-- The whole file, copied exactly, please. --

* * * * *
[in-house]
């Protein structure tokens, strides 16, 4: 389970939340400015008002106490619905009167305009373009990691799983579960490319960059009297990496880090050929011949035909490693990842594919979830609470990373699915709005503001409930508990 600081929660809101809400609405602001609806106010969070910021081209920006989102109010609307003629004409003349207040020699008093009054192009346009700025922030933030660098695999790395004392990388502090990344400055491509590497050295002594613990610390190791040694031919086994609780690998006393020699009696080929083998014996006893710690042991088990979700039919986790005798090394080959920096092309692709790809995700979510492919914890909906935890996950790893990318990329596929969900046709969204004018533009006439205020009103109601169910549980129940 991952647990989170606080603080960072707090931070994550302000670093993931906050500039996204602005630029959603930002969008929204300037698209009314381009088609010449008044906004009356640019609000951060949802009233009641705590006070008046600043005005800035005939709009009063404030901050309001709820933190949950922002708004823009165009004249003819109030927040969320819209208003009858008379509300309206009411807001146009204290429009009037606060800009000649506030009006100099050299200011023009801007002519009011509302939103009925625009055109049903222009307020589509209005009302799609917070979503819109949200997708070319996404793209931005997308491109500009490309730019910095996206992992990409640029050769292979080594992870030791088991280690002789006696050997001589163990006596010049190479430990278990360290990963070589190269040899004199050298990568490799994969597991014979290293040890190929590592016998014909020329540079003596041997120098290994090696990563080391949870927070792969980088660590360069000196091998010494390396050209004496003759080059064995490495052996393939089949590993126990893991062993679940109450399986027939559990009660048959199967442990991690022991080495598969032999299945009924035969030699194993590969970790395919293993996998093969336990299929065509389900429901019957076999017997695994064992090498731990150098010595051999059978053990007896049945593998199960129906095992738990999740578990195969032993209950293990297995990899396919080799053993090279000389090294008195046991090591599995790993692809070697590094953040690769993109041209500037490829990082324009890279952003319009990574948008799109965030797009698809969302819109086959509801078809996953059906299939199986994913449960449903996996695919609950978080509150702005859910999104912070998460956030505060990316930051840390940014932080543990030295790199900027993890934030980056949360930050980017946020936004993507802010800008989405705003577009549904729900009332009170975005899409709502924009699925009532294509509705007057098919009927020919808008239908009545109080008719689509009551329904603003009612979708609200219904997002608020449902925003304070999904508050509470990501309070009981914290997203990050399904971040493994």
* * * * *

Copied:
[in-house]
């Protein structure tokens, strides 16, 4: 389970939340400015008002106490619905009167305009373009990691799983579960490319960059009297990496880090050929011949035909490693990842594919979830609470990373699915709005503001409930508990 600081929660809101809400609405602001609806106010969070910021081209920006989102109010609307003629004409003349207040020699008093009054192009346009700025922030933030660098695999790395004392990388502090990344400055491509590497050295002594613990610390190791040694031919086994609780690998006393020699009696080929083998014996006893710690042991088990979700039919986790005798090394080959920096092309692709790809995700979510492919914890909906935890996950790893990318990329596929969900046709969204004018533009006439205020009103109601169910549980129940 991952647990989170606080603080960072707090931070994550302000670093993931906050500039996204602005630029959603930002969008929204300037698209009314381009088609010449008044906004009356640019609000951060949802009233009641705590006070008046600043005005800035005939709009009063404030901050309001709820933190949950922002708004823009165009004249003819109030927040969320819209208003009858008379509300309206009411807001146009204290429009009037606060800009000649506030009006100099050299200011023009801007002519009011509302939103009925625009055109049903222009307020589509209005009302799609917070979503819109949200997708070319996404793209931005997308491109500009490309730019910095996206992992990409640029050769292979080594992870030791088991280690002789006696050997001589163990006596010049190479430990278990360290990963070589190269040899004199050298990568490799994969597991014979290293040890190929590592016998014909020329540079003596041997120098290994090696990563080391949870927070792969980088660590360069000196091998010494390396050209004496003759080059064995490495052996393939089949590993126990893991062993679940109450399986027939559990009660048959199967442990991690022991080495598969032999299945009924035969030699194993590969970790395919293993996998093969336990299929065509389900429901019957076999017997695994064992090498731990150098010595051999059978053990007896049945593998199960129906095992738990999740578990195969032993209950293990297995990899396919080799053993090279000389090294008195046991090591599995790993692809070697590094953040690769993109041209500037490829990082324009890279952003319009990574948008799109965030797009698809969302819109086959509801078809996953059906299939199986994913449960449903996996695919609950978080509150702005859910999104912070998460956030505060990316930051840390940014932080543990030295790199900027993890934030980056949360930050980017946020936004993507802010800008989405705003577009549904729900009332009170975005899409709502924009699925009532294509509705007057098919009927020919808008239908009545109080008719689509009551329904603003009612979708609200219904997002608020449902925003304070999904508050509470990501309070009981914290997203990050399904971040493994």